REBECOMING
REBECOMING

What Happens in a Breathwork Session?

 

The following description of the standard one-day/two-session workshop to be offered by this project is taken from the handbook "The Breathwork Experience", by Kylea Taylor (Hanford Mead, 1994: pp. 23-25).

 

    "The workshop begins with introductions of the group members. Participants work in pairs, one breathing and one sitting in each of the two sessions, and each participant selects a partner.

 

    "The first breathing session begins with one partner (the breather) in each pair lying on a mattress, on his/her back with eyes closed, the other partner (the sitter) alongside. The two have discussed the breather's needs; the sitter knows to provide help only when asked but otherwise not to interfere with the breather's experience.

 

    "The facilitators lead a guided relaxation, at the end of which the breathers are instructed to breathe a little deeper and faster than usual."

 

Another writer, John Freeman, M.D., continues:

 

    "At the conclusion of the relaxation, rhythmic and evocative music begins. As the breathers continue the conscious breathing, they begin, at their own pace, to enter a non-ordinary state of consciousness, a trance-like state which alters the usual relationship between the conscious and subconscious, allowing into conscious experience the subjective memories of childhood, memory experience which seems to be pre-verbal and pre-understanding; impulses to physical movement or modes of physical expression which, while they often do not seem to make sense at first in any logical way have a powerful heuristic and / or empirical value to the psychic process of people who allow them. People often experience, in a cathartic purge, long suppressed emotional responses to situations from the past, re-experiencing threats to their physical well being and releasing long held negative emotional residue; perceiving and experiencing archetypal imagery and emotions which can very rapidly alter one's concepts of the self and the world, and of the entire human experience."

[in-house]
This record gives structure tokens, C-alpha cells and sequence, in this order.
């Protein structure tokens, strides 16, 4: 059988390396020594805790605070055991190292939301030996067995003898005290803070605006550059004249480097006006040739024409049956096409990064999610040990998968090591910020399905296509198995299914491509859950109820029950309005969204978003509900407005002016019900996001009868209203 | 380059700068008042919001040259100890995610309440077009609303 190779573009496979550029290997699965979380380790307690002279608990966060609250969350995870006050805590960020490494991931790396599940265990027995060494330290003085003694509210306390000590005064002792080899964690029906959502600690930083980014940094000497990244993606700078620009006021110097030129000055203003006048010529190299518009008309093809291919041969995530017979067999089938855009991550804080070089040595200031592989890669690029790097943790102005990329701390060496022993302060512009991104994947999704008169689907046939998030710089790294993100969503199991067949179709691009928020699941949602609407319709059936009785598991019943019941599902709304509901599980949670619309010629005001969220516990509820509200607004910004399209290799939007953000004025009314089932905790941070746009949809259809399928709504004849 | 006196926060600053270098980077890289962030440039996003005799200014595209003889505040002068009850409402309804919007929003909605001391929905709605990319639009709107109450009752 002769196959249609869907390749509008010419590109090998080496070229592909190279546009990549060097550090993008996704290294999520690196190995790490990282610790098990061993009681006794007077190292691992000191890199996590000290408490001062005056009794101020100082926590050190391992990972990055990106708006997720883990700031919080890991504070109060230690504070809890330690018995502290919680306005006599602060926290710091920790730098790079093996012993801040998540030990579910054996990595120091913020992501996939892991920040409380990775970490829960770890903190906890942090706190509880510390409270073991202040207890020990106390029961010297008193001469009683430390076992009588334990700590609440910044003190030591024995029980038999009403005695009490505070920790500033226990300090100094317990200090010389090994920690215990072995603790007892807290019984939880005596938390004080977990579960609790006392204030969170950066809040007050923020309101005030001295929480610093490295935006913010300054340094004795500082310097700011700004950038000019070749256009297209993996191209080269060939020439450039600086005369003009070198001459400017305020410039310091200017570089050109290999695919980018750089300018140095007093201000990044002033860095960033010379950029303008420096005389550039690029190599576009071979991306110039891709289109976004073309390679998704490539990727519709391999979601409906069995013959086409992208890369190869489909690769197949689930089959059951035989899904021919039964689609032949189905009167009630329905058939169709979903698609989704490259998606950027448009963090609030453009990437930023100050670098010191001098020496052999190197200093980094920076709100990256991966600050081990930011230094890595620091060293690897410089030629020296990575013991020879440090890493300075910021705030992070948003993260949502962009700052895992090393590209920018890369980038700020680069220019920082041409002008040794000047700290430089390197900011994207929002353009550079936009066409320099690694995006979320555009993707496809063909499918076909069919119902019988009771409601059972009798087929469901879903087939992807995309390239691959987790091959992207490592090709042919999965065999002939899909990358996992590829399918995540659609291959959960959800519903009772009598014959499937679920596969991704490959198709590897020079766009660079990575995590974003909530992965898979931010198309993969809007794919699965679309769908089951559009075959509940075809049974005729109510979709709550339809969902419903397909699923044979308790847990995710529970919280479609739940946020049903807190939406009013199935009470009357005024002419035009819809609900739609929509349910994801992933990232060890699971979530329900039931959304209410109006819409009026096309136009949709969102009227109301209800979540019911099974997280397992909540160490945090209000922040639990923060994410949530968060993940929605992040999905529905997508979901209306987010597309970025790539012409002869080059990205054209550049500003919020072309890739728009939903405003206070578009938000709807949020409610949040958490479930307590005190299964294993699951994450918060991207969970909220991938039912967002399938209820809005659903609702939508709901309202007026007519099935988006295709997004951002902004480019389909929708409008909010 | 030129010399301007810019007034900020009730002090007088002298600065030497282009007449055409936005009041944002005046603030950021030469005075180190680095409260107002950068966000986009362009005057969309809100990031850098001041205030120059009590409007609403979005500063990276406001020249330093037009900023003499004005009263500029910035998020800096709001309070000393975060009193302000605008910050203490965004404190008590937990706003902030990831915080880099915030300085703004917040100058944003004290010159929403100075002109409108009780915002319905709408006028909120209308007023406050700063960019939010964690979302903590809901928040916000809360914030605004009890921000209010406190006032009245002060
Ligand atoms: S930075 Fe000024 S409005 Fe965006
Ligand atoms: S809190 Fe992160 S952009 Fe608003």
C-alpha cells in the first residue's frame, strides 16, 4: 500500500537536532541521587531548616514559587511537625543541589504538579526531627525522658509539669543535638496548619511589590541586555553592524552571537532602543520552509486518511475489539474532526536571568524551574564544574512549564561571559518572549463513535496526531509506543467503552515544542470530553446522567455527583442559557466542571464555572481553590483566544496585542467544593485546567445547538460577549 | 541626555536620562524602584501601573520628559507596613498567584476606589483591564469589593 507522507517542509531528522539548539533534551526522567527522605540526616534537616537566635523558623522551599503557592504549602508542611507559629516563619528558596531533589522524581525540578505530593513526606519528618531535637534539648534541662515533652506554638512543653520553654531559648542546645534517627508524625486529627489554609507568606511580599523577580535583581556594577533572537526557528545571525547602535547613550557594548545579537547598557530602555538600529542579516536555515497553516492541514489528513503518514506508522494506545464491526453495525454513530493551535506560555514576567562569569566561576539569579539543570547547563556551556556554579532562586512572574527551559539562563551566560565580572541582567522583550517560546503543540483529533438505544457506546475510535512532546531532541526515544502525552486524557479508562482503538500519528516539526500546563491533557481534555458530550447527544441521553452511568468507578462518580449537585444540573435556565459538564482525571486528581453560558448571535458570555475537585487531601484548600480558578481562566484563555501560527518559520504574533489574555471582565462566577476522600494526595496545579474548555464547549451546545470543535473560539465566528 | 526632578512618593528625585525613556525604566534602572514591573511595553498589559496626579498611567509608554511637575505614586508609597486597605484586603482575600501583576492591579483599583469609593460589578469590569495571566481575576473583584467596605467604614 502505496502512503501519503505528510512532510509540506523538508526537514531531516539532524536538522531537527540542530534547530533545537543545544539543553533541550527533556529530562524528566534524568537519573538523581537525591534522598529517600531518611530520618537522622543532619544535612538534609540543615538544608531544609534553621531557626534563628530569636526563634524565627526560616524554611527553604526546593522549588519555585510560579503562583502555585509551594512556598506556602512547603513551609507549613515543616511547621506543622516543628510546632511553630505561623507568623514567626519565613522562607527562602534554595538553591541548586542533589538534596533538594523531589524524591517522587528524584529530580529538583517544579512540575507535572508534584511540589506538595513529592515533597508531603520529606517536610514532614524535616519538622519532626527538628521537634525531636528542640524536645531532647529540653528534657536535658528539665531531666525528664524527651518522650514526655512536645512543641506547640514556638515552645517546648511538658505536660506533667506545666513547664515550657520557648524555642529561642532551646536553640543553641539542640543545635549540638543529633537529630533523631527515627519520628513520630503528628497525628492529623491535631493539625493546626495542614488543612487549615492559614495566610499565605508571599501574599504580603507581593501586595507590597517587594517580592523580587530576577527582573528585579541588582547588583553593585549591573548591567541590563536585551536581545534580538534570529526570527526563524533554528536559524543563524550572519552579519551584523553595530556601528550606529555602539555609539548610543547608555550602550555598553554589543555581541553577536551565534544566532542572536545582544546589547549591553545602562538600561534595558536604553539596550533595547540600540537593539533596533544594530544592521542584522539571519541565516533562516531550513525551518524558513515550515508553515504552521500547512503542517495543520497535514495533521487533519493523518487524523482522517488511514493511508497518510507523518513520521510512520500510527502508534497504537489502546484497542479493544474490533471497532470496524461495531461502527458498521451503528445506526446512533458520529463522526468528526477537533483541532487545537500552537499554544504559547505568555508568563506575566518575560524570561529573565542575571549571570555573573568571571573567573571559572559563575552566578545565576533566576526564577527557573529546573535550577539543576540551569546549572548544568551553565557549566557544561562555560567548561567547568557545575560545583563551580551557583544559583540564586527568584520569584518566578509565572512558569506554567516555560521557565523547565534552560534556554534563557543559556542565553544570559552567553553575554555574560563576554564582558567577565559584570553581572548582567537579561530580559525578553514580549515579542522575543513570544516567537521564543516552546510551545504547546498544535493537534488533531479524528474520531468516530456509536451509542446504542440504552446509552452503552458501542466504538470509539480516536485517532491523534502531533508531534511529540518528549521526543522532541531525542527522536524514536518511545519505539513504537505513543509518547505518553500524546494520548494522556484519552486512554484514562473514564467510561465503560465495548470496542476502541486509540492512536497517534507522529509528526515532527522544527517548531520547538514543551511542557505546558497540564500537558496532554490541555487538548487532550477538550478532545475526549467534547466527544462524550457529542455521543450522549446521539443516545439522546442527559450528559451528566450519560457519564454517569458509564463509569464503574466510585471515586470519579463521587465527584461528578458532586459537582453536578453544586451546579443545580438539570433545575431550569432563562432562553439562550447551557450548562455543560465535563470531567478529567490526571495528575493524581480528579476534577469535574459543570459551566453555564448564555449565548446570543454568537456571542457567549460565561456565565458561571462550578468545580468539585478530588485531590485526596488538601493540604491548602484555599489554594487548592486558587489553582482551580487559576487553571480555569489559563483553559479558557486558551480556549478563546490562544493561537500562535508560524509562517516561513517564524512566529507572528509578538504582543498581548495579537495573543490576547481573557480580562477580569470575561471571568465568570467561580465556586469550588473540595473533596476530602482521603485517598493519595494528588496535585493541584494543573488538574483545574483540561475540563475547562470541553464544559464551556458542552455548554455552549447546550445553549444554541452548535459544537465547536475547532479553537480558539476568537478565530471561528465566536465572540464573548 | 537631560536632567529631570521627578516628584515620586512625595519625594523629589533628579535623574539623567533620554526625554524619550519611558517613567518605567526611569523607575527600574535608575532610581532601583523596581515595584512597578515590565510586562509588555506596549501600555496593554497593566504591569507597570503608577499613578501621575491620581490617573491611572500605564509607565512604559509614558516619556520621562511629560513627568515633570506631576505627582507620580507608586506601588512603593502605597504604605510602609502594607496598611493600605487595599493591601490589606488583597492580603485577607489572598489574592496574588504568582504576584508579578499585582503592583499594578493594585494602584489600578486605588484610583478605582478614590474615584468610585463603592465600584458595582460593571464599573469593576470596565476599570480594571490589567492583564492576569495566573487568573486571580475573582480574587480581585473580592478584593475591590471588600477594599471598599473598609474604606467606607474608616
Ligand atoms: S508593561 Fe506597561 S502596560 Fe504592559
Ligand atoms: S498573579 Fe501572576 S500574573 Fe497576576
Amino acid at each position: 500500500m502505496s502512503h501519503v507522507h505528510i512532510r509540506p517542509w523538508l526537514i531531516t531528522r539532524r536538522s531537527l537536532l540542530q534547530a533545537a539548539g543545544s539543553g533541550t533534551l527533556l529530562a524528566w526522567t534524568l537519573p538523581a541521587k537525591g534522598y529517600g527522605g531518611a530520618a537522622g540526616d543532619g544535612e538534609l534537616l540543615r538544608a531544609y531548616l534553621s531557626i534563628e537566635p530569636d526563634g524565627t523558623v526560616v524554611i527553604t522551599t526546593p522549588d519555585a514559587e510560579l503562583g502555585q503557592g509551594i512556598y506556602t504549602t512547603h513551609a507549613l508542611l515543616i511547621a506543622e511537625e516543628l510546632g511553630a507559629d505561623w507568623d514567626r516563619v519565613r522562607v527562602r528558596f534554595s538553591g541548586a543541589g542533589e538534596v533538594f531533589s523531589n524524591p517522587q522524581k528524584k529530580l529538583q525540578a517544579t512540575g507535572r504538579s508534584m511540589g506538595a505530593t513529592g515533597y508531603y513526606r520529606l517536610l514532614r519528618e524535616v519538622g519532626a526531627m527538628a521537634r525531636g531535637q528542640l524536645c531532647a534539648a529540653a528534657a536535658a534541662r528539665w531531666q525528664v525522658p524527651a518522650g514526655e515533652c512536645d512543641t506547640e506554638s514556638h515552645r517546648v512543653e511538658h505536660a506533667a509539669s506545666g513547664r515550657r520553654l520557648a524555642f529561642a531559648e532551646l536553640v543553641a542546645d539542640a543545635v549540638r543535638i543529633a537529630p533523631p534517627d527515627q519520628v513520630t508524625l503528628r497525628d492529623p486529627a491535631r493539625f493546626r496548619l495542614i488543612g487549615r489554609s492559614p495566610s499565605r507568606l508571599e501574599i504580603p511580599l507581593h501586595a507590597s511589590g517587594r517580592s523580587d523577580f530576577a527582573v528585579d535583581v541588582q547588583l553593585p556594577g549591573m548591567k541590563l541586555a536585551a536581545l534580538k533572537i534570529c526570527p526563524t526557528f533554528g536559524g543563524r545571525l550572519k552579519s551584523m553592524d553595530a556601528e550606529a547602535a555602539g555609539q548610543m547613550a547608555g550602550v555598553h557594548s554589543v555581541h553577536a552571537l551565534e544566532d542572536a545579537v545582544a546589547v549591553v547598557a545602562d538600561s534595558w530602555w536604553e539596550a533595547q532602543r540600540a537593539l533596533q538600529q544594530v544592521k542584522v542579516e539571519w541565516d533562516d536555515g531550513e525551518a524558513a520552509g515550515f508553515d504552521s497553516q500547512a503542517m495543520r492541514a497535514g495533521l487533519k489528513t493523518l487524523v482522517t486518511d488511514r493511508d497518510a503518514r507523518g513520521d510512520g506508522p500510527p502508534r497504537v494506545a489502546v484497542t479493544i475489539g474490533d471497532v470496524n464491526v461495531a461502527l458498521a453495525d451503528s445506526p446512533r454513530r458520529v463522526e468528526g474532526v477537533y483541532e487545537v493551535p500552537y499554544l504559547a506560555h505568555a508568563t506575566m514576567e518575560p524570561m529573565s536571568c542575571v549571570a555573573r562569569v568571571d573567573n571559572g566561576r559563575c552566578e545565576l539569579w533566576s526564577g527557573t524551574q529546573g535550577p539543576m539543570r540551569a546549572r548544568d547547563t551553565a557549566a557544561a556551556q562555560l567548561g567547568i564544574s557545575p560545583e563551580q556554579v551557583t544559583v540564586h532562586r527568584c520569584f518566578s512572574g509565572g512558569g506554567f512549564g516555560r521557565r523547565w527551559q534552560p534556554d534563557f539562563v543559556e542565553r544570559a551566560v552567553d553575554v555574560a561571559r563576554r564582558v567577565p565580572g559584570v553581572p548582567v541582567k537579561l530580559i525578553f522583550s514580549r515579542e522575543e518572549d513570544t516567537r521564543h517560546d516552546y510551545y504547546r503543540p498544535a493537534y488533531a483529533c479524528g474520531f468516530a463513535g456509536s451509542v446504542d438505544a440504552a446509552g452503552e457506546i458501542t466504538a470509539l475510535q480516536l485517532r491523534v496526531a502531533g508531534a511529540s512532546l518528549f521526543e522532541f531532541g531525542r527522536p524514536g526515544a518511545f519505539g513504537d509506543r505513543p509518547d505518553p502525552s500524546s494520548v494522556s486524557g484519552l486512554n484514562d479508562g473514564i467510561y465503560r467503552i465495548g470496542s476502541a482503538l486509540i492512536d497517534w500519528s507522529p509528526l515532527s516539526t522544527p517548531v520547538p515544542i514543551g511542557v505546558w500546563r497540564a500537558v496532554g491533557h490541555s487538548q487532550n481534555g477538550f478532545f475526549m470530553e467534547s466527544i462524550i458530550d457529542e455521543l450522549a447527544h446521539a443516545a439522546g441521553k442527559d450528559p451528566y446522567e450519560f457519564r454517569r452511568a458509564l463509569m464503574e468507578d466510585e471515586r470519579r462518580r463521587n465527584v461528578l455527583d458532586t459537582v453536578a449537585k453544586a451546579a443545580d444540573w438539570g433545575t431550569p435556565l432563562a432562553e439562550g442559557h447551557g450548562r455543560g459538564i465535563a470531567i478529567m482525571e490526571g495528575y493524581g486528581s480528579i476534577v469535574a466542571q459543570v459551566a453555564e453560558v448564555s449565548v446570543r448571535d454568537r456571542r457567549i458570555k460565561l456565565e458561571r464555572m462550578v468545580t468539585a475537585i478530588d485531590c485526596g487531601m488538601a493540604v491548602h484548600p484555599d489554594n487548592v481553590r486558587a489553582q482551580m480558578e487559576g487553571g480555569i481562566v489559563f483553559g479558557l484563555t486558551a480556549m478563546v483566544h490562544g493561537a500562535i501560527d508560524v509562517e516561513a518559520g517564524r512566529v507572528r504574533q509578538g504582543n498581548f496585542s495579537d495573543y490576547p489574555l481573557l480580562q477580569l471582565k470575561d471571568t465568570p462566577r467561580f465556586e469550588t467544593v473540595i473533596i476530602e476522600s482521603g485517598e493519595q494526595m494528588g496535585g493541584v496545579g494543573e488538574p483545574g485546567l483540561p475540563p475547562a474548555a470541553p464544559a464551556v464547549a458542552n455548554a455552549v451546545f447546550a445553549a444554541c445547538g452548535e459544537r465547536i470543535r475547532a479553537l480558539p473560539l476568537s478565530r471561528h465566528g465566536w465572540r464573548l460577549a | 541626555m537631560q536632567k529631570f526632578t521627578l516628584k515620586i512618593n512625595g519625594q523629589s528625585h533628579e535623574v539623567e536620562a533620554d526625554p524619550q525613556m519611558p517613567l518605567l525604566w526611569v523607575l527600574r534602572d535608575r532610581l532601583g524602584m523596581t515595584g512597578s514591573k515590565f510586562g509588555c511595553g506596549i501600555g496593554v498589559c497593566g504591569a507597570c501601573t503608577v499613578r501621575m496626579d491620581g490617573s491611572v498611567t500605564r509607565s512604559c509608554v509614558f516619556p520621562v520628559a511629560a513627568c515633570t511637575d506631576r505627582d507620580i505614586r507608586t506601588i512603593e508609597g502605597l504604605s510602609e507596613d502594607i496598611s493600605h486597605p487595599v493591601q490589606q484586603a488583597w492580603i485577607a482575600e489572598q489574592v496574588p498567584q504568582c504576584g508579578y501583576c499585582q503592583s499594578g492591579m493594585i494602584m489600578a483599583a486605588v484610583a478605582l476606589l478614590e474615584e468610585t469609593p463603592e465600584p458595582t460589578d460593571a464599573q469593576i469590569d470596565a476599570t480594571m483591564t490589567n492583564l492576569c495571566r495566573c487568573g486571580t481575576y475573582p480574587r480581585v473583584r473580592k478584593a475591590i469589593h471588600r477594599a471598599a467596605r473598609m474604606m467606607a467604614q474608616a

It is through such powerful experiences that participants may literally redefine themselves. This redefinition often brings whole new levels of understanding into the decision-making criteria of the individual, which can result in significant behavioral changes.

 

The session continues for up to three hours or until each breather has reached a satisfactory conclusion. Participants are then asked to draw a 'mandala', a representation of their experience.

 

Kylea Taylor's description continues:

 

    "When breathers are finished, there is a break for a meal before the second session in which the partners reverse roles; the breather becomes the sitter end the sitter becomes the breather. After this session, and another meal break, there is a group sharing. Using the mandalas as illustration if they wish, participants describe those aspects of their Breathwork experience they wish to share with the group."

 

The workshop is then brought to closure.

 

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